Casinos use promotions to attract new and returning customers. These promotions have varying levels of value, depending on their nature. Some of them are really good deals with no risk to the player at all. Others have a certain amount of value, but that value might be offset by the amount of time it takes to claim that promotion.

Blackjack promotions come in various forms. I’ll try to cover the most common of them in this post, along with some tips for finding a lot of value when you can. The great thing about promotional offers is that they’re available at big and small casinos alike.

Online casinos have their own promotions, but they’re usually pretty cheap when it comes to blackjack players. That’s because they tend to offer extremely generous promotions, at least on the front end, but they make the back end (like meeting the requirements) so stingy that the promotions might as well be completely worthless. I’ll cover online blackjack promotions in this post, too.

Cash Back and Rebates in Blackjack Casinos

Just by being a member of the slots club or the players club at the casino, you’re eligible for a certain amount of cash back and rebates. These often come in the form of free food, lodging, or travel, rather than as cash. The casinos use your players club card to track how much action you’re bringing them. They then use a small percentage of that to decide how much you get in casino comps. This amount usually runs around 0.2% of your total action.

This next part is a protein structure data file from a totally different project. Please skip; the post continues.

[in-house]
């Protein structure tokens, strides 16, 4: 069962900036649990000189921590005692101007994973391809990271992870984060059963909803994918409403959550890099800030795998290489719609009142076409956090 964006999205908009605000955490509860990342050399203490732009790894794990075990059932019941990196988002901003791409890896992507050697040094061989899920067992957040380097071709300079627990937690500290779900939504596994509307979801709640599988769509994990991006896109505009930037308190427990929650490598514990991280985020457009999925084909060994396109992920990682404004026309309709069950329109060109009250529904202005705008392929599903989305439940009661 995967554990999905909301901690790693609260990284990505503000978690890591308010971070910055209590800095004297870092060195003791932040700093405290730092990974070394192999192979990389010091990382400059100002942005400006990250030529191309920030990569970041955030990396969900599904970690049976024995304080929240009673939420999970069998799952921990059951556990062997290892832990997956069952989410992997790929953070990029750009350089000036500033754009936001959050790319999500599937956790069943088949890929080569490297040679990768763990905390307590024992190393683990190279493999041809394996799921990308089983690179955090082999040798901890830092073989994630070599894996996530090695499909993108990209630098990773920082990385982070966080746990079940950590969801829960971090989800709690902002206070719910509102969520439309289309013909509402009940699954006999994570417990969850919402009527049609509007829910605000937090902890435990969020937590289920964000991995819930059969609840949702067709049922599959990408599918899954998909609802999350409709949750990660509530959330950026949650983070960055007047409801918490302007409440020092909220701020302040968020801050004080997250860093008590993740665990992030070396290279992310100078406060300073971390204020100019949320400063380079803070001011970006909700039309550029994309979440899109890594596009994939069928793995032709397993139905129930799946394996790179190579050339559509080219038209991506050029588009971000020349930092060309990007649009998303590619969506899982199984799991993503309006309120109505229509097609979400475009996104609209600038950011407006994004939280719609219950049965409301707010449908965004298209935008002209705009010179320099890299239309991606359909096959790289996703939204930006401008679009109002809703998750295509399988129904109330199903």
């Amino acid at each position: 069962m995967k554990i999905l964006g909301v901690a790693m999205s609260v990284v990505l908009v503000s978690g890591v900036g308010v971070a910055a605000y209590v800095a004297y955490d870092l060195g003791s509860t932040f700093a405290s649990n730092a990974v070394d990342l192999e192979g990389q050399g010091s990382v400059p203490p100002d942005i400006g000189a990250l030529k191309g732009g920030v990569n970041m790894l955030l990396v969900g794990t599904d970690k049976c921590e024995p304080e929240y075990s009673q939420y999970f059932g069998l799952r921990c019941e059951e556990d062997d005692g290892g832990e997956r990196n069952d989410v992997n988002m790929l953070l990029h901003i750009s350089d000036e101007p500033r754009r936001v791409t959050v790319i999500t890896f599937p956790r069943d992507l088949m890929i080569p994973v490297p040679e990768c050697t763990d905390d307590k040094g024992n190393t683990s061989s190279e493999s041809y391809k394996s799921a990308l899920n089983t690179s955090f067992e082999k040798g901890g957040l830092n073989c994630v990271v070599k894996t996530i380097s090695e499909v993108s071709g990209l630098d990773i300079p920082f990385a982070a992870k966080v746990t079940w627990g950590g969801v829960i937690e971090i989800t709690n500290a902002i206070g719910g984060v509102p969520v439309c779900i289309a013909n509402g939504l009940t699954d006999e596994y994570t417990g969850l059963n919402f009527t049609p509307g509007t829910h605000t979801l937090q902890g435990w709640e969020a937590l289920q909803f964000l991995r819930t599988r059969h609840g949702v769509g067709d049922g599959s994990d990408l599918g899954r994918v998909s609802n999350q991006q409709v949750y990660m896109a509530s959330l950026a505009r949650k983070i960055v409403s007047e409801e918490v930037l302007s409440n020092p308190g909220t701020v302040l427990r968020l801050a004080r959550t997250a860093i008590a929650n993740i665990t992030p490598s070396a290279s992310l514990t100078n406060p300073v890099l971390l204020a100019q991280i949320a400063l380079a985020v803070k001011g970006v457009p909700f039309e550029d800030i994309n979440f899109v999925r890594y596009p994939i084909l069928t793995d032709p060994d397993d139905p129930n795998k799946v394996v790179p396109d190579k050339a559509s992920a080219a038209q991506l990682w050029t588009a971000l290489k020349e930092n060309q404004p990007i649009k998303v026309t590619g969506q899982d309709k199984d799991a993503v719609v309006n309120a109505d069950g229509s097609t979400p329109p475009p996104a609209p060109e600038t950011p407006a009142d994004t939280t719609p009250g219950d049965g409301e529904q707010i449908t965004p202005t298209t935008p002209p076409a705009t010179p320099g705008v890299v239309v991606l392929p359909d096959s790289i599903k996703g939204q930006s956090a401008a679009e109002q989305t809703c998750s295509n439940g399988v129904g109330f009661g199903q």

This means if you go into a casino and play 100 hands of blackjack for $100 each, you’ve put $10,000 into action. 0.2% of that $10,000 is $200 in rebates. If you’re a basic strategy player, and if the rules are good, your expected loss might be just 0.5%, or $500. $200 in rebates brings you close to even.